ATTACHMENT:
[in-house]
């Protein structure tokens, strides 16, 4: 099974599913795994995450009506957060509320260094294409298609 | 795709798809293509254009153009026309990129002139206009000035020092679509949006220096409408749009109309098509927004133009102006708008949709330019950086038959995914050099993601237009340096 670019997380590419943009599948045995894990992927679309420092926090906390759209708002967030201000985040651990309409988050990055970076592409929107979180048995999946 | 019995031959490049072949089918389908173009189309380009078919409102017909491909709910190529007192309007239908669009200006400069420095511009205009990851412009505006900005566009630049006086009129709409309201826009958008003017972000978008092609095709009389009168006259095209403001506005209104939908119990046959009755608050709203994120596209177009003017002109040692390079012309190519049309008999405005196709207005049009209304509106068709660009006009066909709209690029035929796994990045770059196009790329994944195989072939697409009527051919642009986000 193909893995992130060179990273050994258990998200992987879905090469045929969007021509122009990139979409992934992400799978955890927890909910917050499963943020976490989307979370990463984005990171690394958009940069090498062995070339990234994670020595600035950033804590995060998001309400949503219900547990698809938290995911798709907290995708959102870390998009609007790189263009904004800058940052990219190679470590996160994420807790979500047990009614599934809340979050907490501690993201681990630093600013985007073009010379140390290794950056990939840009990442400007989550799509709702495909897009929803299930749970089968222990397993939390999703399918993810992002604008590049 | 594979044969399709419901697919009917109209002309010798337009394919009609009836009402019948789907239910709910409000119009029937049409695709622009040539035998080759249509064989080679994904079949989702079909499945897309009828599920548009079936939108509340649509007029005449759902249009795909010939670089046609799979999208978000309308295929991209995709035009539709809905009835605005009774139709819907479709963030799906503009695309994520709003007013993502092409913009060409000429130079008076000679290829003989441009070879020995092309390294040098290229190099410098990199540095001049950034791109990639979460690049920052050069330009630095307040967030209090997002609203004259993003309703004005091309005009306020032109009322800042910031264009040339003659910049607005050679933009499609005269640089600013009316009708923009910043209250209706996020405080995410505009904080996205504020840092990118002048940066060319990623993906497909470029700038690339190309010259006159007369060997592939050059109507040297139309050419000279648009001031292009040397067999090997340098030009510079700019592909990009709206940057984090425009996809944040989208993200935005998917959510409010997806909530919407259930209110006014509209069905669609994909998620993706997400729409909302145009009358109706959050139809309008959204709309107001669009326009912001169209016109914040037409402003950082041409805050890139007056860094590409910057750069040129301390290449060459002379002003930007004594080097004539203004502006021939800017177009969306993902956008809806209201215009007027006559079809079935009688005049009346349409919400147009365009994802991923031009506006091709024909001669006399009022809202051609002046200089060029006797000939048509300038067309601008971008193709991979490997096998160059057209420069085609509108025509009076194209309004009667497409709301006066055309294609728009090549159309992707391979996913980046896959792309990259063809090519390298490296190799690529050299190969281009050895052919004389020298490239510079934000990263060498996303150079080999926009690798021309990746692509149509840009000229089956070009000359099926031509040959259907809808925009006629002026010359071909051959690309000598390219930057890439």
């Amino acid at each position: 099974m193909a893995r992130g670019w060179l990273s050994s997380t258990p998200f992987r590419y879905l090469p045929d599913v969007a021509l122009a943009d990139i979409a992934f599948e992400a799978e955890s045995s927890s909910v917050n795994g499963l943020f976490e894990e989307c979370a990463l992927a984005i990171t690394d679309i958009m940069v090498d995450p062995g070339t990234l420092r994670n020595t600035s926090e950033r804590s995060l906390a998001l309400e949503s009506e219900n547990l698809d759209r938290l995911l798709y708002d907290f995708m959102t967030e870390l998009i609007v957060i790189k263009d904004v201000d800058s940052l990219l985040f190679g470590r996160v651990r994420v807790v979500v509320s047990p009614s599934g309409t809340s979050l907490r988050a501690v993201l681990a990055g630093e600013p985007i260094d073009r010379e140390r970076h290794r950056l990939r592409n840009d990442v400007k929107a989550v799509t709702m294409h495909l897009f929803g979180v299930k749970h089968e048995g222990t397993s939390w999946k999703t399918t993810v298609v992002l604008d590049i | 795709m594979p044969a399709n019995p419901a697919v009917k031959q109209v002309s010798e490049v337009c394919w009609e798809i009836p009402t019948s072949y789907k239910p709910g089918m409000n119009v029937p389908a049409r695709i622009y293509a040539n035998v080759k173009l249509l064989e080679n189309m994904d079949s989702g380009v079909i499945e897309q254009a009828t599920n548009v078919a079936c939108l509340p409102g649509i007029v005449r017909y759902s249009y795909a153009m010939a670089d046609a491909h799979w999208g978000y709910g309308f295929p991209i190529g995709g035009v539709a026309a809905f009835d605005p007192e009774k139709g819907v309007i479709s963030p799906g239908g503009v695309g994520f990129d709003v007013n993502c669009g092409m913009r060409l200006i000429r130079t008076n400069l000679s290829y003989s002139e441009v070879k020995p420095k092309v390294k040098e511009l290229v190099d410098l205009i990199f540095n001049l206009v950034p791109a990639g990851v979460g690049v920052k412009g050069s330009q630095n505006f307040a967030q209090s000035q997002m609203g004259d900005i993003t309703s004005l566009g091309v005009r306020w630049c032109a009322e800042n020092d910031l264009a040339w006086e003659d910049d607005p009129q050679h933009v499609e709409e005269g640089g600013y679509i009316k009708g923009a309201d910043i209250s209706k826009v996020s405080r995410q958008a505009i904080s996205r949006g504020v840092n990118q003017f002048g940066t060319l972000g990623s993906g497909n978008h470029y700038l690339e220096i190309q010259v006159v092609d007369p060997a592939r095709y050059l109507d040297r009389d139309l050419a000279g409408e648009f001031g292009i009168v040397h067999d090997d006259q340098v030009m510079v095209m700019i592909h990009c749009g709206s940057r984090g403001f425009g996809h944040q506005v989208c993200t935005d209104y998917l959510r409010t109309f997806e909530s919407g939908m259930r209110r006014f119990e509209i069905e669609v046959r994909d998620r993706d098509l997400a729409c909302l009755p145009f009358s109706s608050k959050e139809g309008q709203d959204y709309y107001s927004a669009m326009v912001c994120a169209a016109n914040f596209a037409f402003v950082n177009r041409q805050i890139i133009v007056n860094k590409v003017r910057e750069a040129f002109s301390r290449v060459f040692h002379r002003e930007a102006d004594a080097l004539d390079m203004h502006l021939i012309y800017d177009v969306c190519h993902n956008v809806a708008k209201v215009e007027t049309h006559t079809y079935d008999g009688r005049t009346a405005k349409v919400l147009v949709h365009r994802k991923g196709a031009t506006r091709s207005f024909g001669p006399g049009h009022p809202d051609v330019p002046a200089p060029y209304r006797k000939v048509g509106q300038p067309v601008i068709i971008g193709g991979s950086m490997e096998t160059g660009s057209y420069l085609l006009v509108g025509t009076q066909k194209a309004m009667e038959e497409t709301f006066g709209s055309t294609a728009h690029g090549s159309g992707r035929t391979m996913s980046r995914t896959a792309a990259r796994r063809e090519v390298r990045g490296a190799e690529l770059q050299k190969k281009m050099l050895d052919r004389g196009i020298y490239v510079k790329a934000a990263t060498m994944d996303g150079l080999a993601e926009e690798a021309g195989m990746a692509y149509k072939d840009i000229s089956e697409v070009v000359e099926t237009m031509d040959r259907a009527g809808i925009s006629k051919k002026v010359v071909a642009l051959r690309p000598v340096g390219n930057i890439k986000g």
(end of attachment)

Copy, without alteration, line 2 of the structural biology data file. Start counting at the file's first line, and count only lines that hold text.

């Protein structure tokens, strides 16, 4: 099974599913795994995450009506957060509320260094294409298609 | 795709798809293509254009153009026309990129002139206009000035020092679509949006220096409408749009109309098509927004133009102006708008949709330019950086038959995914050099993601237009340096 670019997380590419943009599948045995894990992927679309420092926090906390759209708002967030201000985040651990309409988050990055970076592409929107979180048995999946 | 019995031959490049072949089918389908173009189309380009078919409102017909491909709910190529007192309007239908669009200006400069420095511009205009990851412009505006900005566009630049006086009129709409309201826009958008003017972000978008092609095709009389009168006259095209403001506005209104939908119990046959009755608050709203994120596209177009003017002109040692390079012309190519049309008999405005196709207005049009209304509106068709660009006009066909709209690029035929796994990045770059196009790329994944195989072939697409009527051919642009986000 193909893995992130060179990273050994258990998200992987879905090469045929969007021509122009990139979409992934992400799978955890927890909910917050499963943020976490989307979370990463984005990171690394958009940069090498062995070339990234994670020595600035950033804590995060998001309400949503219900547990698809938290995911798709907290995708959102870390998009609007790189263009904004800058940052990219190679470590996160994420807790979500047990009614599934809340979050907490501690993201681990630093600013985007073009010379140390290794950056990939840009990442400007989550799509709702495909897009929803299930749970089968222990397993939390999703399918993810992002604008590049 | 594979044969399709419901697919009917109209002309010798337009394919009609009836009402019948789907239910709910409000119009029937049409695709622009040539035998080759249509064989080679994904079949989702079909499945897309009828599920548009079936939108509340649509007029005449759902249009795909010939670089046609799979999208978000309308295929991209995709035009539709809905009835605005009774139709819907479709963030799906503009695309994520709003007013993502092409913009060409000429130079008076000679290829003989441009070879020995092309390294040098290229190099410098990199540095001049950034791109990639979460690049920052050069330009630095307040967030209090997002609203004259993003309703004005091309005009306020032109009322800042910031264009040339003659910049607005050679933009499609005269640089600013009316009708923009910043209250209706996020405080995410505009904080996205504020840092990118002048940066060319990623993906497909470029700038690339190309010259006159007369060997592939050059109507040297139309050419000279648009001031292009040397067999090997340098030009510079700019592909990009709206940057984090425009996809944040989208993200935005998917959510409010997806909530919407259930209110006014509209069905669609994909998620993706997400729409909302145009009358109706959050139809309008959204709309107001669009326009912001169209016109914040037409402003950082041409805050890139007056860094590409910057750069040129301390290449060459002379002003930007004594080097004539203004502006021939800017177009969306993902956008809806209201215009007027006559079809079935009688005049009346349409919400147009365009994802991923031009506006091709024909001669006399009022809202051609002046200089060029006797000939048509300038067309601008971008193709991979490997096998160059057209420069085609509108025509009076194209309004009667497409709301006066055309294609728009090549159309992707391979996913980046896959792309990259063809090519390298490296190799690529050299190969281009050895052919004389020298490239510079934000990263060498996303150079080999926009690798021309990746692509149509840009000229089956070009000359099926031509040959259907809808925009006629002026010359071909051959690309000598390219930057890439």